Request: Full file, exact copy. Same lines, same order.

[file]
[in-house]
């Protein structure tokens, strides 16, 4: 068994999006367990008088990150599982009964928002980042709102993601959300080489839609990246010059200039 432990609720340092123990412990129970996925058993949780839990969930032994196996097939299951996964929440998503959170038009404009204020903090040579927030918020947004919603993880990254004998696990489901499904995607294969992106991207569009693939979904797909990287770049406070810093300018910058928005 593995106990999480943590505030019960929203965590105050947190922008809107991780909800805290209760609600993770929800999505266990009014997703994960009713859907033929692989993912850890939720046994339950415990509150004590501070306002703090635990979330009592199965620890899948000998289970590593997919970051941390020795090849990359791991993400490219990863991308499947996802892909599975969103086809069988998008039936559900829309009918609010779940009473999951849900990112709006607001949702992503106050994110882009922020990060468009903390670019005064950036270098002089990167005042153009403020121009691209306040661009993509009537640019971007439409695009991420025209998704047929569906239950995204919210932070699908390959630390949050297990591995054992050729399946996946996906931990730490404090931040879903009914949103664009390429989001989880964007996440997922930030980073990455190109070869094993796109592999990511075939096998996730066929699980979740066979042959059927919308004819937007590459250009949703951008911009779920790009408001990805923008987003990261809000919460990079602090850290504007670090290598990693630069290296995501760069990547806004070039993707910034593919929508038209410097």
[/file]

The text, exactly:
[in-house]
């Protein structure tokens, strides 16, 4: 068994999006367990008088990150599982009964928002980042709102993601959300080489839609990246010059200039 432990609720340092123990412990129970996925058993949780839990969930032994196996097939299951996964929440998503959170038009404009204020903090040579927030918020947004919603993880990254004998696990489901499904995607294969992106991207569009693939979904797909990287770049406070810093300018910058928005 593995106990999480943590505030019960929203965590105050947190922008809107991780909800805290209760609600993770929800999505266990009014997703994960009713859907033929692989993912850890939720046994339950415990509150004590501070306002703090635990979330009592199965620890899948000998289970590593997919970051941390020795090849990359791991993400490219990863991308499947996802892909599975969103086809069988998008039936559900829309009918609010779940009473999951849900990112709006607001949702992503106050994110882009922020990060468009903390670019005064950036270098002089990167005042153009403020121009691209306040661009993509009537640019971007439409695009991420025209998704047929569906239950995204919210932070699908390959630390949050297990591995054992050729399946996946996906931990730490404090931040879903009914949103664009390429989001989880964007996440997922930030980073990455190109070869094993796109592999990511075939096998996730066929699980979740066979042959059927919308004819937007590459250009949703951008911009779920790009408001990805923008987003990261809000919460990079602090850290504007670090290598990693630069290296995501760069990547806004070039993707910034593919929508038209410097």